New York — Methods and techniques vary, but the trend is widespread and growing fast: More and more, theater directors are using film and video images side-by-side with live performers in stage productions. Some recent examples:
A play called ``Dreamland Burns,'' by the Squat Theatre, begins with a 40-minute film projected on a screen at the front of the stage. When the main character falls asleep and dreams of a fire, real flames become visible through the screen - which then rises out of sight, revealing a stage crowded with props and characters for the second part of the show.
In the first section of ``The Road to Immortality,'' a trilogy by the Wooster Group, two visions of American life are boldly contrasted. On stage, live performers have a nightmarish party in a surreal parody of a suburban house. On video monitors above, the same performers do scenes from a Thornton Wilder play in the style of a soap opera. Later a grainy 8-mm film also flickers obscurely on a broken-down TV set.
A play called ``Deep Sleep,'' by John Jesurun, has two groups of characters - one played by live performers, the other seen as images on a movie screen. The groups argue, each insisting it's more ``real'' than the other. Eventually some characters try to trade places, with tragicomic results.
Mabou Mines director Ruth Malezceck litters the stage with movie screens of different shapes and sizes in ``Wrong Guys,'' a wry play about gangsters. Live and filmed images overlap and intersect throughout the evening, to dizzying effect
These are just some of the theater groups and directors who have integrated live performances with film, video, or both. Their activities may be seen as a rejection of traditional theater, and an intrusion of high-tech artificiality into an art that should be rooted in the communal feeling of live performance.
The situation may also be seen positively, however, in that many of today's most adventurous young directors are not deserting theater for movie and TV studios.
Instead they are reaffirming their affection for the stage in a new and unexpected way - combining their interest in high-tech communications with a lively enthusiasm for the possibilities still offered by conventional stagecraft.
Although it seems to be on the upswing now, the mixed-media trend has been around for years. Richard Foreman was a pioneer in his late-'60s opera ``Elephant Steps,'' which mingled live and filmed action. Ten years ago, Wooster Group leader Elizabeth LeCompte created astonishing effects with a mere slide projector in the ``Rumstick Road,'' as when she superimposed the features of another woman on an actress's face. In her next production, ``Nayatt School,'' she used filmed versions of certain performances when the actors themselves (some of them children) weren't available.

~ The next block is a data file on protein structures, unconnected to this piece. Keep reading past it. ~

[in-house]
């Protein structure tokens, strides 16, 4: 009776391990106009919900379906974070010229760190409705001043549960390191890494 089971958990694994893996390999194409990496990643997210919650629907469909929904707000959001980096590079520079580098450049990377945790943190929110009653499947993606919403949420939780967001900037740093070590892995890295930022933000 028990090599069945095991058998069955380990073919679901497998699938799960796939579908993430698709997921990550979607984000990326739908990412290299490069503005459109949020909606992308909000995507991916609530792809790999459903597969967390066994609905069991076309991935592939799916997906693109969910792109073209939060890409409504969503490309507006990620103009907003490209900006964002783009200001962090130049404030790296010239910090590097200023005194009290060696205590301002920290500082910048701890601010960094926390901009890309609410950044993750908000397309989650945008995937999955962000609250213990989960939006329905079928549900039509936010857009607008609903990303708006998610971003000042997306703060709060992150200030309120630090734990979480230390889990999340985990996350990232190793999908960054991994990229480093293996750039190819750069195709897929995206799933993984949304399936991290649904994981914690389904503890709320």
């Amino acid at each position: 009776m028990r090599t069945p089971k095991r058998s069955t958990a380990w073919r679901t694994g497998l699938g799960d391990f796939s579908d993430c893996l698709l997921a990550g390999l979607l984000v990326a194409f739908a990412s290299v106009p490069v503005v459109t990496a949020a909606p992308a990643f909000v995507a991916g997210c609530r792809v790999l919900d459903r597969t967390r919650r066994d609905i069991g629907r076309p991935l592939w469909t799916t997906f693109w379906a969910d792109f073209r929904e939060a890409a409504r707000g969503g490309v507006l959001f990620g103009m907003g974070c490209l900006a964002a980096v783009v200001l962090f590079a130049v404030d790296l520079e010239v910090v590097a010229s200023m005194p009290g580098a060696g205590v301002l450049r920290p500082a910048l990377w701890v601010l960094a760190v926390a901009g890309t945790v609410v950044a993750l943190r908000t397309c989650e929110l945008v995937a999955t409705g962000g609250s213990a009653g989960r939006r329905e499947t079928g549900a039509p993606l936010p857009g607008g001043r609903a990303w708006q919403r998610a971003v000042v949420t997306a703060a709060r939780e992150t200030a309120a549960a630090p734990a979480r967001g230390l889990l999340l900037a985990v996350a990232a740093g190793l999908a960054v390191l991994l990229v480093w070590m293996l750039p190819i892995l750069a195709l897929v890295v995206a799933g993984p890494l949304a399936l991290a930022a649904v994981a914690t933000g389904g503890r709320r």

Some of today's most inventive media-mixers include Meredith Monk, whose opera ``Quarry'' includes an evocative film sequence, and her colleague Ping Chong, whose ``Anna Into Nightlight'' jumped back and forth between live and filmed scenes.
Not everyone sees multimedia theater as a compelling prospect. Robert Wilson, perhaps the most celebrated experimenter on the current theater scene, has done little in this area - preferring to develop his own brand of live stagecraft based on the gradual unfolding of arbitrary, dreamlike images.
Yet even Wilson has been touched by multimedia ideas. One section of his epic ``the CIVIL warS: a tree is best measured when it is down'' juxtaposes huge movie images with live performers, each claiming one side of the stage area. When not directing theater pieces, moreover, Wilson has made videotapes such as ``Deafman Glance'' and ``Stations,'' which stand with the most visionary ``video art'' yet created. And the radically visual nature of Wilson's theater can itself be seen as closely akin to the eye-oriented aesthetic of cinema and video.
Mainstream theater producers have also stepped into the mixed-media arena, although more tentatively than some of their non-Broadway cousins. One example of such work is a currrently touring show based on the popular He-Man and She-Ra cartoon characters. While it's essentially a live production, its setup includes two enormous video screens, which are used in a way that's surprisingly similar to Jesurun's avant-garde approach - as video characters directly interact with live characters onstage.
With yet another tentacle, mixed-media ideas have reached out to the modern-dance world, where such choreographers as Twyla Tharp and Merce Cunningham have devised works especially for video. Tharp has also made dramatic use of video in a stage dance set to crashing rock-inspired music: Images of the dancers are taken by an onstage camera operator and projected on the backdrop, making an electronic counterpoint to the live performance. In somewhat similar fashion, a Brooklyn Academy of Music production called ``Dance'' had dance-movies projected on a scrim while the same dancers (from the Lucinda Childs troupe) performed on the stage.
Looking to the future, film and video will probably become increasingly visible on stages that used to hold exclusively live performances.
Live acting and dancing won't likely be replaced by second-hand images, though. A few bold artists, such as Twyla Tharp, have spoken of transferring all their energies to video. But most theater directors and choreographers continue to give their first loyalty to the stage - seeing other media as enhancements, not replacements, of their work.